In meditation we learn to focus on our breath and body. Initially, we may feel overcome by the chatter of our thinking processes. But after a while space opens up. In the process of sitting, we start to allow our bums to fully rest on the chair or cushion, to have the sensation of sitting, to become sitting. Of course if someone looked at us, we would appear to be sitting pretty fine, but the more your body awareness develops, the more you can feel the tensions you have been holding. You notice that your shoulders are lifting, your neck is straining, and perhaps become aware that you do not trust your breath to just happen.
Similarly, when we lie down or when we go to bed at night, we might have a hard time fully letting go. We relax, allowing ourselves to settle onto the mattress, only to find that somehow, somewhere in our body, we have tightened back up. Like belonging, trust is not so much thought, as it is a physical embodiment. It is a state of being, an ability to let go. We do not know how to trust the ground, or the mattress, or the chair. We do not know how to let down and give into gravity, to let ourselves truly rest.
As you are reading this, can you trust the ground, or are you straining unnecessarily?
Sometimes when an individual begins to reconnect deeply with his/her body, they can get in touch with formerly hidden levels of fatigue that they have been riding over. Surprising feelings of anger, pain or sadness may appear. We see that some of the habitual tension in our body holds back feelings that we are uncomfortable in expressing. Whether we get to the roots of all these feelings is not essential; what is important is that we find a way to be with them, to allow them to come and go with as little judgment as possible. We are practicing becoming comfortable with ourselves, being kind to ourselves, belonging to ourselves.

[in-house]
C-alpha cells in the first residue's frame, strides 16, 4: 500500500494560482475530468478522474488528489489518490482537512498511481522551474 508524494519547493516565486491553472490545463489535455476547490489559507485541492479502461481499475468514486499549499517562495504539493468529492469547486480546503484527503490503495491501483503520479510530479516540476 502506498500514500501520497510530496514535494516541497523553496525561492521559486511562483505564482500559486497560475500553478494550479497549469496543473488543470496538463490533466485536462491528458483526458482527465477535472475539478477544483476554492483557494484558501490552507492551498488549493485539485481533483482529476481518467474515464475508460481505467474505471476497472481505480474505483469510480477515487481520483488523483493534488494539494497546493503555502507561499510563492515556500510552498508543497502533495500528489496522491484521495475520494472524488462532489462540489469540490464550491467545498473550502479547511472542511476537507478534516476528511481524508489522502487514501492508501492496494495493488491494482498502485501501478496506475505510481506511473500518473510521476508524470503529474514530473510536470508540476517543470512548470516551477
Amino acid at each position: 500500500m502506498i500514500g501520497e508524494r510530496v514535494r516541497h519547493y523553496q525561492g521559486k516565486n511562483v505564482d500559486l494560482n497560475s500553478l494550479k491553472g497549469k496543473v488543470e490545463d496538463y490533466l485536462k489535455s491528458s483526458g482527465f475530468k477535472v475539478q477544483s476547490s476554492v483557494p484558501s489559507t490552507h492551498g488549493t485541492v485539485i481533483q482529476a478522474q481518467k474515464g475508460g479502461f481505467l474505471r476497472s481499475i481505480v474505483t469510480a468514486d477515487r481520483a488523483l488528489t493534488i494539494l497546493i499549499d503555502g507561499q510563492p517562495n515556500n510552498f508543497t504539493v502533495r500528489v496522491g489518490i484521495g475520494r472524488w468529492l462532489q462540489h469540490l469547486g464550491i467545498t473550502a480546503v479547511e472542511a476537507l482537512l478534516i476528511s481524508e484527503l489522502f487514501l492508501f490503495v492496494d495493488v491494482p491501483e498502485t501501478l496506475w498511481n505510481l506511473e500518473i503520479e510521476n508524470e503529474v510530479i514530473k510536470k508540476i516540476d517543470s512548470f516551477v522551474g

A body cannot be ‘done’ through the mind. Embodiment is an experience; it is a surrendering to the actuality of what is. When we bring our awareness to our body, our body begins to teach us, and healing begins to take place. Simple awareness, the bringing of oneself to sensation, begins to unravel tension. We do not need to fix our bodies as much as to surrender to them, and this is a process that takes time. The time we give to ourselves in this way is a form of self-compassion, and that is an essential springboard for compassion in the world.
Our body is not a tool or an instrument but a language that is flowing deep within us all the time, like a powerful underground river. With awareness we begin to develop a capacity to listen to this language, and this mindful listening changes the way we see and experience ourselves. Though such deep listening we begin to understand ourselves and our place in the world.
There are many ways to begin to bring our minds and bodies back to their natural connection. We can set aside time to relax, to meditate, to quiet ourselves and tune in to sensation and feeling. We can integrate simple body/mind awareness techniques into our daily lives, such as remembering to breath, to take a break from thoughts, and to notice where we are and what is happening around us. Remembering to stop and check into our physical state throughout the day can quickly cut through the unconscious habits of holding and tension. We can physically and emotionally take support wherever it is offered – from the ground, from the chair we sit on or the bed we lie on, and from the presence of people around us and those we love.
Coming back to your body is like coming home. Allowing yourself to rest in your body is to surrender to the naturalness of the world. Connecting body and mind brings life back into balance. It is direct way to live on the earth with respect and dignity. It is a fundamental way to belong in the world.
Copyright © 2009